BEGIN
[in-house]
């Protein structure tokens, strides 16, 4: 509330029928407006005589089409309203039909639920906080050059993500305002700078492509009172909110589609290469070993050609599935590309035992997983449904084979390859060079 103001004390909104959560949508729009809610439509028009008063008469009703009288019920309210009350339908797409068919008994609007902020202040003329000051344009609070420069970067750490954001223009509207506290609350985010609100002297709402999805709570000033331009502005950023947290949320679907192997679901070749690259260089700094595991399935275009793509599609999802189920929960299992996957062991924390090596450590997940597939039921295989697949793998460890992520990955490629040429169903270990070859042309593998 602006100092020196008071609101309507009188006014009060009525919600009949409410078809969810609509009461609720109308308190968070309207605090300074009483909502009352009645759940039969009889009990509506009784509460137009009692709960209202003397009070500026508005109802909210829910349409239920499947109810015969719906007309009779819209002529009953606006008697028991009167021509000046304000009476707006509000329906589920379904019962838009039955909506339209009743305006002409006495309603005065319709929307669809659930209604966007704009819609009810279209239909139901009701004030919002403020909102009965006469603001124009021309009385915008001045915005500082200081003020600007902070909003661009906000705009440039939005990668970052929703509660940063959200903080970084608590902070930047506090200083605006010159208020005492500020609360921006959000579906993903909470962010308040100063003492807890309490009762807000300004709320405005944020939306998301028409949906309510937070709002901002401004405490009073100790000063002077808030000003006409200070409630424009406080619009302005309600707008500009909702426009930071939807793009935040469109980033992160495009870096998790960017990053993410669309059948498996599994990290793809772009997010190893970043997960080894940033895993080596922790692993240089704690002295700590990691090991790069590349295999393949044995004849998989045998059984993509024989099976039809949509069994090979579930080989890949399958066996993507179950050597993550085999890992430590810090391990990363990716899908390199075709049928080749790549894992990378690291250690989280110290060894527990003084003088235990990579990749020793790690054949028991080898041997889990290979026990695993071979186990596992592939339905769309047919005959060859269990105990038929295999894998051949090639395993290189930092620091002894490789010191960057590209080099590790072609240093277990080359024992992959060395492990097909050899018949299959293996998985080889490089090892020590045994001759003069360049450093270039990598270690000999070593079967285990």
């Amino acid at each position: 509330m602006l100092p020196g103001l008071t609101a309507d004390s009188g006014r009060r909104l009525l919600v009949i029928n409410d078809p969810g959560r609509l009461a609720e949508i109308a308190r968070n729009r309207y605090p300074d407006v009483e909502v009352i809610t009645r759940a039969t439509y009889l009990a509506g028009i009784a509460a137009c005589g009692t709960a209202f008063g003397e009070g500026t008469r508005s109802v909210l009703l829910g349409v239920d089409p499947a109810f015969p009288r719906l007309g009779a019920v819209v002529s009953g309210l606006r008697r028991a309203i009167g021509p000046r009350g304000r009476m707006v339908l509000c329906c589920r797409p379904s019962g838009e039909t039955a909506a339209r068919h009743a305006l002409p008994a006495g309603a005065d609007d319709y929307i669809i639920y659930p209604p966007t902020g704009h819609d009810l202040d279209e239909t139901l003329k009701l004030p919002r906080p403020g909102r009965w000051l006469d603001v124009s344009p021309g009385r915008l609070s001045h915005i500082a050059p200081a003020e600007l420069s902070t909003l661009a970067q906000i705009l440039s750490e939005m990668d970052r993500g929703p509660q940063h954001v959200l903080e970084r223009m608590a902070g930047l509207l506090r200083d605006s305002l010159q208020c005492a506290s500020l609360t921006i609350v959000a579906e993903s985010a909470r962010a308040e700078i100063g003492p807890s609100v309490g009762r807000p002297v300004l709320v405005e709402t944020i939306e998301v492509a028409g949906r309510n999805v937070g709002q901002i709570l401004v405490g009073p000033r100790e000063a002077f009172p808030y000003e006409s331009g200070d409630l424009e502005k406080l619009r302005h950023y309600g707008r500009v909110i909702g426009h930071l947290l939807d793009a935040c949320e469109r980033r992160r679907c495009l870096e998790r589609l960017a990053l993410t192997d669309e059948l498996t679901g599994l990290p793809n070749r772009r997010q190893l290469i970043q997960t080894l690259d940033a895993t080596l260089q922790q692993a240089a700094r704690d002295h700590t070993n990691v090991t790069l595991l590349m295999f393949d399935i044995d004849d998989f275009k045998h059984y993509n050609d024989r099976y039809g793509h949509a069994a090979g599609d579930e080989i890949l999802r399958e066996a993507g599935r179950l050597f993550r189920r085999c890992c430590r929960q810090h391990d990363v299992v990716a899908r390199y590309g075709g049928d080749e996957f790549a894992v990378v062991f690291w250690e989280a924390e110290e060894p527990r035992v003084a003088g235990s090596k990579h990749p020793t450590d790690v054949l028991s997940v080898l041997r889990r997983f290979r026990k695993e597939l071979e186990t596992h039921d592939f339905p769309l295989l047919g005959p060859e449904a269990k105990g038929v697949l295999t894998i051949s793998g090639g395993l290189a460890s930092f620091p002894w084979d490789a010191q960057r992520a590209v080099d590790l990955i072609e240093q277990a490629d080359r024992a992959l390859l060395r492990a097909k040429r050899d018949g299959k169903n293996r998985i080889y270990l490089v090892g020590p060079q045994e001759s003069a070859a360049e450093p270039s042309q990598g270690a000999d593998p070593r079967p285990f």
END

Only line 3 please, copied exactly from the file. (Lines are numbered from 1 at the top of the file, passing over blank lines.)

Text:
């Amino acid at each position: 509330m602006l100092p020196g103001l008071t609101a309507d004390s009188g006014r009060r909104l009525l919600v009949i029928n409410d078809p969810g959560r609509l009461a609720e949508i109308a308190r968070n729009r309207y605090p300074d407006v009483e909502v009352i809610t009645r759940a039969t439509y009889l009990a509506g028009i009784a509460a137009c005589g009692t709960a209202f008063g003397e009070g500026t008469r508005s109802v909210l009703l829910g349409v239920d089409p499947a109810f015969p009288r719906l007309g009779a019920v819209v002529s009953g309210l606006r008697r028991a309203i009167g021509p000046r009350g304000r009476m707006v339908l509000c329906c589920r797409p379904s019962g838009e039909t039955a909506a339209r068919h009743a305006l002409p008994a006495g309603a005065d609007d319709y929307i669809i639920y659930p209604p966007t902020g704009h819609d009810l202040d279209e239909t139901l003329k009701l004030p919002r906080p403020g909102r009965w000051l006469d603001v124009s344009p021309g009385r915008l609070s001045h915005i500082a050059p200081a003020e600007l420069s902070t909003l661009a970067q906000i705009l440039s750490e939005m990668d970052r993500g929703p509660q940063h954001v959200l903080e970084r223009m608590a902070g930047l509207l506090r200083d605006s305002l010159q208020c005492a506290s500020l609360t921006i609350v959000a579906e993903s985010a909470r962010a308040e700078i100063g003492p807890s609100v309490g009762r807000p002297v300004l709320v405005e709402t944020i939306e998301v492509a028409g949906r309510n999805v937070g709002q901002i709570l401004v405490g009073p000033r100790e000063a002077f009172p808030y000003e006409s331009g200070d409630l424009e502005k406080l619009r302005h950023y309600g707008r500009v909110i909702g426009h930071l947290l939807d793009a935040c949320e469109r980033r992160r679907c495009l870096e998790r589609l960017a990053l993410t192997d669309e059948l498996t679901g599994l990290p793809n070749r772009r997010q190893l290469i970043q997960t080894l690259d940033a895993t080596l260089q922790q692993a240089a700094r704690d002295h700590t070993n990691v090991t790069l595991l590349m295999f393949d399935i044995d004849d998989f275009k045998h059984y993509n050609d024989r099976y039809g793509h949509a069994a090979g599609d579930e080989i890949l999802r399958e066996a993507g599935r179950l050597f993550r189920r085999c890992c430590r929960q810090h391990d990363v299992v990716a899908r390199y590309g075709g049928d080749e996957f790549a894992v990378v062991f690291w250690e989280a924390e110290e060894p527990r035992v003084a003088g235990s090596k990579h990749p020793t450590d790690v054949l028991s997940v080898l041997r889990r997983f290979r026990k695993e597939l071979e186990t596992h039921d592939f339905p769309l295989l047919g005959p060859e449904a269990k105990g038929v697949l295999t894998i051949s793998g090639g395993l290189a460890s930092f620091p002894w084979d490789a010191q960057r992520a590209v080099d590790l990955i072609e240093q277990a490629d080359r024992a992959l390859l060395r492990a097909k040429r050899d018949g299959k169903n293996r998985i080889y270990l490089v090892g020590p060079q045994e001759s003069a070859a360049e450093p270039s042309q990598g270690a000999d593998p070593r079967p285990f």